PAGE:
Long-wave linear stability theory for two-fluid channel flow including compressibility effects

Tetyana M. Segin, Lou Kondic, Burt S. Tilley

Research output: Contribution to journalArticlepeer-review

4 Scopus citations


We present the linear stability of the laminar flow of an immiscible system of a compressible gas and incompressible liquid separated by an interface with large surface tension in a thin inclined channel. The flow is driven by an applied pressure drop and gravity. Following the air-water case, which is found in a variety of engineering systems, the ratio of the characteristic values of the gas and liquid densities and viscosities are assumed to be disparate. Under the lubrication approximation, and assuming ideal gas behaviour and isothermal conditions, this approach leads to a coupled non-linear system of partial differential equations describing the evolution of the interface between the gas and the liquid and the streamwise density distribution of the gas. This system also includes the effects of viscosity stratification, inertia, shear and capillarity. A linear stability analysis that allows for physically relevant non-zero pressure-drop base state is then performed. In contrast to the zero-pressure drop case which is amenable to the classical normal-mode approach, this configuration requires numerically solving a boundary-value problem for the gas density and interfacial deviations from the base state in the streamwise coordinate. We find that the effect of the gas compressibility on the interfacial stability in the limit of vanishingly small wavenumber is destabilizing, even for Stokes flow in the liquid. However, for finite wavenumber disturbances, compressibility may have stabilizing effects. In this regime, sufficient shear is required to destabilize the flow.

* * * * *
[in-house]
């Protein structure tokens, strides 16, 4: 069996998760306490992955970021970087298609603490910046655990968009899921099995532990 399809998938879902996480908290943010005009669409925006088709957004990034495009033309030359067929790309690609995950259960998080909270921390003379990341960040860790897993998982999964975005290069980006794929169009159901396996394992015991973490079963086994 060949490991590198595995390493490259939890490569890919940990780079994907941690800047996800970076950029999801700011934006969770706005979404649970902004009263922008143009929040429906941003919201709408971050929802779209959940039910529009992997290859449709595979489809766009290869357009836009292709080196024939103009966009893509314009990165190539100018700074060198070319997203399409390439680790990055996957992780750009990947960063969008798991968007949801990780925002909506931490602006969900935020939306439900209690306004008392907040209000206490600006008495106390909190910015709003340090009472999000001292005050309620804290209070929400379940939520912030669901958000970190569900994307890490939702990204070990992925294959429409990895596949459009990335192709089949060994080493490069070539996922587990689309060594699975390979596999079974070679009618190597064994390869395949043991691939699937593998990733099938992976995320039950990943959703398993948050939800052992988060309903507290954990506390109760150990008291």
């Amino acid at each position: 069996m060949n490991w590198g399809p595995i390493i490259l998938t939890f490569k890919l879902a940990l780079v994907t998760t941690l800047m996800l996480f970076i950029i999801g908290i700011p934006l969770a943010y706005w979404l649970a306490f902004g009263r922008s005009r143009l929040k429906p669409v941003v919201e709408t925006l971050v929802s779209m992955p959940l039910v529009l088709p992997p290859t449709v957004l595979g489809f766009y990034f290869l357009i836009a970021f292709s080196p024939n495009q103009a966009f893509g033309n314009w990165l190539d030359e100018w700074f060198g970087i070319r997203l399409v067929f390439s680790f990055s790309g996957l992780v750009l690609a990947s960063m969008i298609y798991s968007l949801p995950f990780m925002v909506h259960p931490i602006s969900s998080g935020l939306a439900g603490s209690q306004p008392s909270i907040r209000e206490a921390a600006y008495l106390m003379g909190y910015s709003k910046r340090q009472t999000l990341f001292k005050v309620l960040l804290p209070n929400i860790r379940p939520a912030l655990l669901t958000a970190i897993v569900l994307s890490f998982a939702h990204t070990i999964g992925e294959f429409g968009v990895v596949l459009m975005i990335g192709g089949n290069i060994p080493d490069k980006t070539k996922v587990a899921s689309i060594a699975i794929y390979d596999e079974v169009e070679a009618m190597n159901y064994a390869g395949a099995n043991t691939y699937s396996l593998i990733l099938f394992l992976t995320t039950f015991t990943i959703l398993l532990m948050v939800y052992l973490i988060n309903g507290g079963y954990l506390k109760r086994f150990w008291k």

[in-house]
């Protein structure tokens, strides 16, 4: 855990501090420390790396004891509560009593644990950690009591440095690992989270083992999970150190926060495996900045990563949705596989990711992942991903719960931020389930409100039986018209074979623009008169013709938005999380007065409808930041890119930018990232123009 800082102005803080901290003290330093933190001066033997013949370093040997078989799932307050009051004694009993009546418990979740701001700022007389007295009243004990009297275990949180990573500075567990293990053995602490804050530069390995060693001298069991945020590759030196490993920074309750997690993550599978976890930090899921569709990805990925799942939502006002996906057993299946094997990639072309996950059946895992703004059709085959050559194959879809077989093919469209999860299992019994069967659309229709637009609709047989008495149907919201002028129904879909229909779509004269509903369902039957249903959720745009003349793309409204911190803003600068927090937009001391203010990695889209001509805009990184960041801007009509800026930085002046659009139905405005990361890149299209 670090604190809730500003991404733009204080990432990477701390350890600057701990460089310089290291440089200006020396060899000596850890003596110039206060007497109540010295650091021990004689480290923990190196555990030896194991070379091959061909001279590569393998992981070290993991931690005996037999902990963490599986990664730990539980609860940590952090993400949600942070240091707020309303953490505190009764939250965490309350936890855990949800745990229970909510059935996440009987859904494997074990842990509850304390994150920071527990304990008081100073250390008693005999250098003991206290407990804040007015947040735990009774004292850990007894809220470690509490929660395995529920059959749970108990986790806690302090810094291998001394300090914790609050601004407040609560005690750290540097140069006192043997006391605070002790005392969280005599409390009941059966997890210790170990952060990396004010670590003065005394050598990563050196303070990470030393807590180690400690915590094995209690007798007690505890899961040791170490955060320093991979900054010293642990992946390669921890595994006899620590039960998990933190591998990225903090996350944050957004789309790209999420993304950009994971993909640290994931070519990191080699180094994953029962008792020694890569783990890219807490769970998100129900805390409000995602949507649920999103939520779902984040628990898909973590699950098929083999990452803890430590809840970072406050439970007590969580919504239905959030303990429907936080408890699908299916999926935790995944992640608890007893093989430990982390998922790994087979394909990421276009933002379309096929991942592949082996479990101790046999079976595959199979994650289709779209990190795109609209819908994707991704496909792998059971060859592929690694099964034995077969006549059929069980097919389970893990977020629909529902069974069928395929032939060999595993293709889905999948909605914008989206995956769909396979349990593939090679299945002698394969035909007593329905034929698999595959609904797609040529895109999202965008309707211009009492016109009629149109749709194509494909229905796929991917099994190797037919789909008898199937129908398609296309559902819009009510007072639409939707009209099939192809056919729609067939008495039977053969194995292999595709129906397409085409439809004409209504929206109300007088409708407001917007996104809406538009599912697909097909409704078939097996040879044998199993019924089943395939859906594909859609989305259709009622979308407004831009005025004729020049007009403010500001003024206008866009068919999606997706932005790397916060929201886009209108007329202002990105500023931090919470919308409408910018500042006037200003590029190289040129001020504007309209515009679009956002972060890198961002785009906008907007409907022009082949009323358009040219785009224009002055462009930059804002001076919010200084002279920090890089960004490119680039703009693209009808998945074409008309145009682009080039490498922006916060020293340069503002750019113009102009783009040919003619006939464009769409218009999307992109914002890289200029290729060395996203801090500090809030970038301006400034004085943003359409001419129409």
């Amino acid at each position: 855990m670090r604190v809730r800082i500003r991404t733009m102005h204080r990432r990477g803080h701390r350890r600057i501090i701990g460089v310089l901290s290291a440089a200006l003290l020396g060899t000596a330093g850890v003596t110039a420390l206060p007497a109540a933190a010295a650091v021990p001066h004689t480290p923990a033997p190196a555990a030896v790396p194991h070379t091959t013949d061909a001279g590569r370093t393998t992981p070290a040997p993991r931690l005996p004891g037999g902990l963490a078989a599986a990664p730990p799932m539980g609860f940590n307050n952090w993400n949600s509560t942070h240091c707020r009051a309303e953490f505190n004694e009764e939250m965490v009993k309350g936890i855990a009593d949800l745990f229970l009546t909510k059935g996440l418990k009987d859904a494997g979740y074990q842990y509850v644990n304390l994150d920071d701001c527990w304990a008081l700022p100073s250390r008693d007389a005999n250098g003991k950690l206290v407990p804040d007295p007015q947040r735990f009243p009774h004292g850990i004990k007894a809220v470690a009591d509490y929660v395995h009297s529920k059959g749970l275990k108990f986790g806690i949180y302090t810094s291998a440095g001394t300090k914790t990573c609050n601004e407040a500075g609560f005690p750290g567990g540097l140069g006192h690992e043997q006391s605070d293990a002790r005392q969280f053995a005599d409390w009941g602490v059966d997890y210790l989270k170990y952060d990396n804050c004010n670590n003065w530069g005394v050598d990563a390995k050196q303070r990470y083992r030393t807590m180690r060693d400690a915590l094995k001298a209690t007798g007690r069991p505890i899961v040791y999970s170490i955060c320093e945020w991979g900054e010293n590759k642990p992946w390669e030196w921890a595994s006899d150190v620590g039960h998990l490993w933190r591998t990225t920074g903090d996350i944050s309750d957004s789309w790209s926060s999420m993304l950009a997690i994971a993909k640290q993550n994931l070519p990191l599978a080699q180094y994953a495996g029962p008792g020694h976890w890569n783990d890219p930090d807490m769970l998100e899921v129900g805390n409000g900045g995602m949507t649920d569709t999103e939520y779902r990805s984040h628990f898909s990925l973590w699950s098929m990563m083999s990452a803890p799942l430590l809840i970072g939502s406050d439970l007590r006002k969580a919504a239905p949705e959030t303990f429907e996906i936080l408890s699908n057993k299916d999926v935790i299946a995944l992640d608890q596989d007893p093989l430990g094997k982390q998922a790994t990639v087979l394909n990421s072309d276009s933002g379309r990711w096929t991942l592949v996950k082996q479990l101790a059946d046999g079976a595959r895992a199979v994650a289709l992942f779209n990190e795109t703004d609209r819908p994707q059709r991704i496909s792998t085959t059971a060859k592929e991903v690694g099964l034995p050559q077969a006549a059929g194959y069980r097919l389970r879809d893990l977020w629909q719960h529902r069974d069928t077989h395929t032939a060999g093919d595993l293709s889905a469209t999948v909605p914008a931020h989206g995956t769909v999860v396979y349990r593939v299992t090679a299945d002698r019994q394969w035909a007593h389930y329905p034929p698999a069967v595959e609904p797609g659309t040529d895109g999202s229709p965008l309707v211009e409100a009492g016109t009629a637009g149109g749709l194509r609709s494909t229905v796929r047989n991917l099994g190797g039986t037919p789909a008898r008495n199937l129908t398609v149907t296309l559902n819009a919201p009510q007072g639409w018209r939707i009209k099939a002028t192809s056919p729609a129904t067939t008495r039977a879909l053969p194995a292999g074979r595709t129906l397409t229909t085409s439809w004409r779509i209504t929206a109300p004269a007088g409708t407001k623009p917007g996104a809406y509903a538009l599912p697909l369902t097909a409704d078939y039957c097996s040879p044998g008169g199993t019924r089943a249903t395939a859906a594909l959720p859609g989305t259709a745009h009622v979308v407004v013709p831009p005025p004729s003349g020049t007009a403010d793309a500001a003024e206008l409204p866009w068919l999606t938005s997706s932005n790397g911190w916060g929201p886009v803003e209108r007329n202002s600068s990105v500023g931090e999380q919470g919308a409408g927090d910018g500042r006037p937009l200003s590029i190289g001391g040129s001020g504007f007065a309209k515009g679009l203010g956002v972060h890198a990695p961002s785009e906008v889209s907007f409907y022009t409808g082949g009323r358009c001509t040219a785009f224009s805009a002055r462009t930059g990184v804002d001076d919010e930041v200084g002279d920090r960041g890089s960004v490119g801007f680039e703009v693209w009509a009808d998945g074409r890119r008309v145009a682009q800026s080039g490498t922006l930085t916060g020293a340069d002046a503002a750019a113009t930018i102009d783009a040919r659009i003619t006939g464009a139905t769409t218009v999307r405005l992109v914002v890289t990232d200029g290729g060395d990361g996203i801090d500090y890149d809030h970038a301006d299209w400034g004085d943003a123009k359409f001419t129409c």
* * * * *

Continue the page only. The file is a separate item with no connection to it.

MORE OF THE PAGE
Original languageEnglish (US)
Pages (from-to)715-739
Number of pages25
JournalIMA Journal of Applied Mathematics (Institute of Mathematics and Its Applications)
Issue number5
StatePublished - Oct 2006

All Science Journal Classification (ASJC) codes

  • Applied Mathematics


  • Compressibility
  • Two-fluid flow


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